1. Pick a Few Example Pages
Start with one or two pages that are representative of the problems you’re seeing with your site. You can always go through this checklist again with the other pages as you search for technical SEO issues. On the other hand, if the problem is only relegated to a few pages, focusing on those pages might be all that’s necessary.
2. Determine if Google Can Crawl the Page
It’s possible to experience technical SEO issue simply because Google is unable to crawl certain pages. There are a few ways you can find out if this is the problem:
• Check the robots.txt validator in Search Console
• Verify you can open a page’s URL with Googlebot Mobile and Googlebot (in Dev Tools)
• Use the mobile testing tool to verify you can access the IP address
• Use a VPN (virtual private network) to make sure your site is accessible from other countries (if you’re also targeting visitors outside of the U.S.)
3. Look for Conflicting Indexing Directives
Let’s assume Google can actually crawl your pages. In this case, the problem could be conflicting indexing directives. For instance, a page might have a canonical tag that tells Google to crawl it and a no-index tag that tells search bots to skip it. Some places to look for indexing issues include:
• HTTP headers
• Google Search Console settings
4. See if Google Is Consistently Crawling Pages
Get to your log files to see what Google is seeing and how bots are accessing your webpages. Check crawling patterns by plotting your status codes over time. Make sure Google is downloading all resources associated with each page. Look for differences between maximums and minimums for your pages and resources that may suggest Google isn’t downloading all resources.
5. View Pages Through Google’s Eyes
Use the Fetch & Render and Mobile-Friendly test tools to see what kind of errors Google may be seeing, then use the Diff Checker tool to compare results from the Fetch & Render and Mobile-Friendly tools with what you’re seeing in your browser.
6. Find Out if Google Is Seeing Something Different Than What You’re Seeing
7. Determine if Google Is Confusing Your Webpages with Similar Ones
Sometimes, Google runs across pages with duplicate pieces of content. When this happens, bots may get confused. For example, you might have a competitor intentionally copying and using your content. An effective way to identify this problem is do to an exact match search (e.g., placing quotes around a large piece of content and performing a search to see if matching content shows up).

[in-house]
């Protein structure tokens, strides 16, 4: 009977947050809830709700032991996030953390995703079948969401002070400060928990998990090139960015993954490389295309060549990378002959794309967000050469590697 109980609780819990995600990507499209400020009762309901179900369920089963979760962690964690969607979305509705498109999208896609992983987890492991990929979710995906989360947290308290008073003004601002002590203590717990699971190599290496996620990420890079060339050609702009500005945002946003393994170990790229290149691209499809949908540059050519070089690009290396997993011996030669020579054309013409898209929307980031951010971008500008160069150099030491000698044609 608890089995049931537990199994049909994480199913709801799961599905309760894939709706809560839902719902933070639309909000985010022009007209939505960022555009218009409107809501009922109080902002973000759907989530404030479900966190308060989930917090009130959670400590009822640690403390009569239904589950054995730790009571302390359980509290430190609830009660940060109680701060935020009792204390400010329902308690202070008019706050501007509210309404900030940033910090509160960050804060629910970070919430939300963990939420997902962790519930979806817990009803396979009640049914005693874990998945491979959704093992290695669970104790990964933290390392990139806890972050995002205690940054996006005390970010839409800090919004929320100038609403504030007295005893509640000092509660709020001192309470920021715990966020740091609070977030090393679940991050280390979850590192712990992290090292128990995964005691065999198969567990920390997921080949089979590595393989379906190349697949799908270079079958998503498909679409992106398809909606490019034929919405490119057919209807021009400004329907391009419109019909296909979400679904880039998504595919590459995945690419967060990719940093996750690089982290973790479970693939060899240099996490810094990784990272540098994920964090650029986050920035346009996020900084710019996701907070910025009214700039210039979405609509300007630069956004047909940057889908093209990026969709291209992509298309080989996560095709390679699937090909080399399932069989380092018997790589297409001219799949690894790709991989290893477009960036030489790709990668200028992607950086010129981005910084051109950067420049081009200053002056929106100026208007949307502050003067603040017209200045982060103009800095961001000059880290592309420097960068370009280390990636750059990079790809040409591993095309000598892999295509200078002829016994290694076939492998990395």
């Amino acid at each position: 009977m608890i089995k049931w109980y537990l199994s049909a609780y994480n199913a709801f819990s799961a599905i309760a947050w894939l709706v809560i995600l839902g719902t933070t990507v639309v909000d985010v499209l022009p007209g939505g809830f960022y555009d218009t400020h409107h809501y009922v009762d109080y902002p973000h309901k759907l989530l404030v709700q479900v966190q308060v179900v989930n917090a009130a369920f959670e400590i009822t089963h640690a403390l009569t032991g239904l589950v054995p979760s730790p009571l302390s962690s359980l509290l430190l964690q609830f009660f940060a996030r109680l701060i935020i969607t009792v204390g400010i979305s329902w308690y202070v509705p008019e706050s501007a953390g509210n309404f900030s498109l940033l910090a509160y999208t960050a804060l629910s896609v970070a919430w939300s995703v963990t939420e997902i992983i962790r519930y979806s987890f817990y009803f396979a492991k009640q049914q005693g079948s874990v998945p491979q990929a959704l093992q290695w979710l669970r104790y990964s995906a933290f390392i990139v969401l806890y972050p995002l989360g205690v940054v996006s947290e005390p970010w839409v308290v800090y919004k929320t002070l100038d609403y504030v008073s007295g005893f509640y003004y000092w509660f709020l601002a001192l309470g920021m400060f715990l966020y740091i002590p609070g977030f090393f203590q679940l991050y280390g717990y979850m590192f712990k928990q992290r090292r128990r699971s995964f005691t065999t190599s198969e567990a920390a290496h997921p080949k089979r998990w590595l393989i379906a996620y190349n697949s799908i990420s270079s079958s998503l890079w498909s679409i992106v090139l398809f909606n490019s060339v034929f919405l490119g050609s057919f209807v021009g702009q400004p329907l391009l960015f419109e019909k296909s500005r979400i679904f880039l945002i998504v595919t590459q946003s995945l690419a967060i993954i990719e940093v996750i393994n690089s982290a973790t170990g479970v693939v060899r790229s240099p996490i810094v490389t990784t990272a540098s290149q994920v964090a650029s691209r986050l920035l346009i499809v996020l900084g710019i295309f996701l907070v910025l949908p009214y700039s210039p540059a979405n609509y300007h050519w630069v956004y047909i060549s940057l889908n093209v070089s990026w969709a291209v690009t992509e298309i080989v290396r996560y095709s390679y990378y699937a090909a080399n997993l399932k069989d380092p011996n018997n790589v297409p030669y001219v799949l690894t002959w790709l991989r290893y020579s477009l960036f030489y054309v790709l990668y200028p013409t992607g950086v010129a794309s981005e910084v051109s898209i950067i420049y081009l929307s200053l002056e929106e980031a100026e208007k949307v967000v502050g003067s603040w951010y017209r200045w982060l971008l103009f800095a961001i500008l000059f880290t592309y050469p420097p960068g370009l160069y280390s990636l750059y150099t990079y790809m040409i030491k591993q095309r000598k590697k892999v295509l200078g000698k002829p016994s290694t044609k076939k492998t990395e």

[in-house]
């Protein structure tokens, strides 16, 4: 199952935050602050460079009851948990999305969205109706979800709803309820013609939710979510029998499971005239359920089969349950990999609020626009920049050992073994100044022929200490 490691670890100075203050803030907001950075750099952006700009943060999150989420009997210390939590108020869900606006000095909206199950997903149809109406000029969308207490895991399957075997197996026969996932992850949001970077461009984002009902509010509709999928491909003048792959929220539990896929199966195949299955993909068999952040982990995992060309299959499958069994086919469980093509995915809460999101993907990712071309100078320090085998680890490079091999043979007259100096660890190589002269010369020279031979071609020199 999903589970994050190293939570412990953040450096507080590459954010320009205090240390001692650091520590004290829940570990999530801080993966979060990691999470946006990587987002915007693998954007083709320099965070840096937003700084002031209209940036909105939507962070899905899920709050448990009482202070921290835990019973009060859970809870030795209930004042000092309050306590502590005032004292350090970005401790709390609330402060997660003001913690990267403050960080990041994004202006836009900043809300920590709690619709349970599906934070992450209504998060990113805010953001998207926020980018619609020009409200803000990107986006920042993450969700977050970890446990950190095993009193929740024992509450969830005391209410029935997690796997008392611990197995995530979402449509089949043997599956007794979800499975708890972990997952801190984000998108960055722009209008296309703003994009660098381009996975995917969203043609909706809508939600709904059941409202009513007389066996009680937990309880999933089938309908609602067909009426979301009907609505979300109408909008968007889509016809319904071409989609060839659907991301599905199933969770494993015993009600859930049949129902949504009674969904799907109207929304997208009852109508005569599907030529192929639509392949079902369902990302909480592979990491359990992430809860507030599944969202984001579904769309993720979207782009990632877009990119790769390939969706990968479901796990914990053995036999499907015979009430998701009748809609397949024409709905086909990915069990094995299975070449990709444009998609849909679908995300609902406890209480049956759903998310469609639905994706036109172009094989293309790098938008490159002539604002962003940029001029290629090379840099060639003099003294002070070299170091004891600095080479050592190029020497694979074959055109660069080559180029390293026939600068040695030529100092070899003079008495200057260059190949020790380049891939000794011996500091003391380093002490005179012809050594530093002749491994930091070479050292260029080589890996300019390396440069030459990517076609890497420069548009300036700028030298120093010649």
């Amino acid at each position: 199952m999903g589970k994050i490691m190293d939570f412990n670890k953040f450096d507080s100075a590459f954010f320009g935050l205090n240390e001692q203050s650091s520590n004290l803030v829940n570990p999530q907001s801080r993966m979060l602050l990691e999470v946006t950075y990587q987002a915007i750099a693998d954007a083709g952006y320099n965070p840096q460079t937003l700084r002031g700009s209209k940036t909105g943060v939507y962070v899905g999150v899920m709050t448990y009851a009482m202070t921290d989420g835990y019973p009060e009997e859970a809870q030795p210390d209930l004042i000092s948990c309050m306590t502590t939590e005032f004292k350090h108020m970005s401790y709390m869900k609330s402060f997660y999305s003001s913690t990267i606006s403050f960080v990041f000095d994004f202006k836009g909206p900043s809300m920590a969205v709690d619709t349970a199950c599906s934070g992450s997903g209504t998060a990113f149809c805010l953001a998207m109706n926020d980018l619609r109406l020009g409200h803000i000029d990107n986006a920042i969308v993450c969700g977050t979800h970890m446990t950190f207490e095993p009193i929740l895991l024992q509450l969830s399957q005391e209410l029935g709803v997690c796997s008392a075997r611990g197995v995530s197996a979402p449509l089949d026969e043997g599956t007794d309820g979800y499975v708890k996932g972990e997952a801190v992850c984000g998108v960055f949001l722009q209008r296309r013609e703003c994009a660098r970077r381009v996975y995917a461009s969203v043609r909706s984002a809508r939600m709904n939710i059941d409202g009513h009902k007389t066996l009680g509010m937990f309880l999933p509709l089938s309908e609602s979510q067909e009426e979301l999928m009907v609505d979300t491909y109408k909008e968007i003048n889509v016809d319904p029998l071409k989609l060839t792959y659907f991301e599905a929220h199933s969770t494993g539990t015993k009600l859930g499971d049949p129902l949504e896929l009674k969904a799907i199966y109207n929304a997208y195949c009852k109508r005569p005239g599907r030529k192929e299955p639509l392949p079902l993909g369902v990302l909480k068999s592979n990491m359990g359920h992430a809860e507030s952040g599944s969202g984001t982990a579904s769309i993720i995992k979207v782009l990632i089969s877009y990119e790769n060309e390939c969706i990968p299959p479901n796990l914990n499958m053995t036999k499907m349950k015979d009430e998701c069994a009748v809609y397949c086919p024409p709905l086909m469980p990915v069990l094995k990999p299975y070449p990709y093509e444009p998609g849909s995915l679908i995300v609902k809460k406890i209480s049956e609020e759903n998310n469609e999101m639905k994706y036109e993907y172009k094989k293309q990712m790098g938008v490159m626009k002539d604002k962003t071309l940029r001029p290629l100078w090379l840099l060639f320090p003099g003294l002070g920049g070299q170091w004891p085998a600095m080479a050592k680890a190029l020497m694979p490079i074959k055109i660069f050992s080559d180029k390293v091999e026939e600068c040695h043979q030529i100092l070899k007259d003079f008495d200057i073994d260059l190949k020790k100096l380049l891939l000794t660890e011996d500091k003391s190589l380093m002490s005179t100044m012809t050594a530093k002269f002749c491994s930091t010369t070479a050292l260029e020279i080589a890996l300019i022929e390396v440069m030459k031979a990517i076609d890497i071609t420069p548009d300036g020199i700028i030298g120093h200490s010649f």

8. Check for Other Possible Technical SEO Problems
Look for other possible technical SEO problems that may be affecting your webpages, which means taking a moment to check for things such as:
• Poorly constructed or invalid HTML
• Lack of an XML sitemap
• Incorrect/missing robots.txt
• Slow page speed
• Incorrect rel=canonical
• Multiple URL versions
If you can’t find the problem after running through this checklist, try website testing tools to see if any technical issues you may have overlooked can be identified. Even if you’re not yet seeing any signs of technical SEO issues, it never hurts to be proactive by keeping track of your site’s performance so problems can be discovered and resolved as quickly as possible. If you’re still not having any luck, an SEO professional should be able to dive into the inner workings of your site to see what’s going on. Look for a trusted agency that provides high-quality SEO services. San Diego businesses and many other companies across the globe have relied on Saba SEO to assist them with a wide array of SEO-related issues. If you’d like to learn more, call us today at 858-277-1717 to schedule an appointment.
This article was originally published on 8 Ways to Address Technical SEO Issues